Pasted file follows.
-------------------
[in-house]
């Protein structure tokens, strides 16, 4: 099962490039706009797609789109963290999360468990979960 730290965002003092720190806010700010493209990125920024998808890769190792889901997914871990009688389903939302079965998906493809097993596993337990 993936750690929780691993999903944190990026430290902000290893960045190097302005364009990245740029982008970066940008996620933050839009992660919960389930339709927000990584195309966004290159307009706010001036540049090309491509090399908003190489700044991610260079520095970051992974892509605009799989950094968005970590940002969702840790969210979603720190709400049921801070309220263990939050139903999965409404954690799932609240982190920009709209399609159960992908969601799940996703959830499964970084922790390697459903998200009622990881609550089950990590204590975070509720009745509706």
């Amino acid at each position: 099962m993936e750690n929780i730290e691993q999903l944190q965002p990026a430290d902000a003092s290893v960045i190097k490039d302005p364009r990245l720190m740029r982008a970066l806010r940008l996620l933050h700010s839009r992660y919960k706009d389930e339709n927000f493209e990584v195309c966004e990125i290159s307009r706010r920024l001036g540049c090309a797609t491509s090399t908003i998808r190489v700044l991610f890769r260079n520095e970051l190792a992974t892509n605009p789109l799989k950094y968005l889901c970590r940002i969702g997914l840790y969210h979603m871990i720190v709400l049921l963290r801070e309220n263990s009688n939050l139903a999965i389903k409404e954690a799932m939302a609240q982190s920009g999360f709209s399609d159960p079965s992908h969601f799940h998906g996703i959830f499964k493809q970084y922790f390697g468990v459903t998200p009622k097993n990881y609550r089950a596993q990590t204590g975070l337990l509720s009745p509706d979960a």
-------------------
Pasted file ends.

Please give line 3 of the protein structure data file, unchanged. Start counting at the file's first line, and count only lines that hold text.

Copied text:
């Amino acid at each position: 099962m993936e750690n929780i730290e691993q999903l944190q965002p990026a430290d902000a003092s290893v960045i190097k490039d302005p364009r990245l720190m740029r982008a970066l806010r940008l996620l933050h700010s839009r992660y919960k706009d389930e339709n927000f493209e990584v195309c966004e990125i290159s307009r706010r920024l001036g540049c090309a797609t491509s090399t908003i998808r190489v700044l991610f890769r260079n520095e970051l190792a992974t892509n605009p789109l799989k950094y968005l889901c970590r940002i969702g997914l840790y969210h979603m871990i720190v709400l049921l963290r801070e309220n263990s009688n939050l139903a999965i389903k409404e954690a799932m939302a609240q982190s920009g999360f709209s399609d159960p079965s992908h969601f799940h998906g996703i959830f499964k493809q970084y922790f390697g468990v459903t998200p009622k097993n990881y609550r089950a596993q990590t204590g975070l337990l509720s009745p509706d979960a």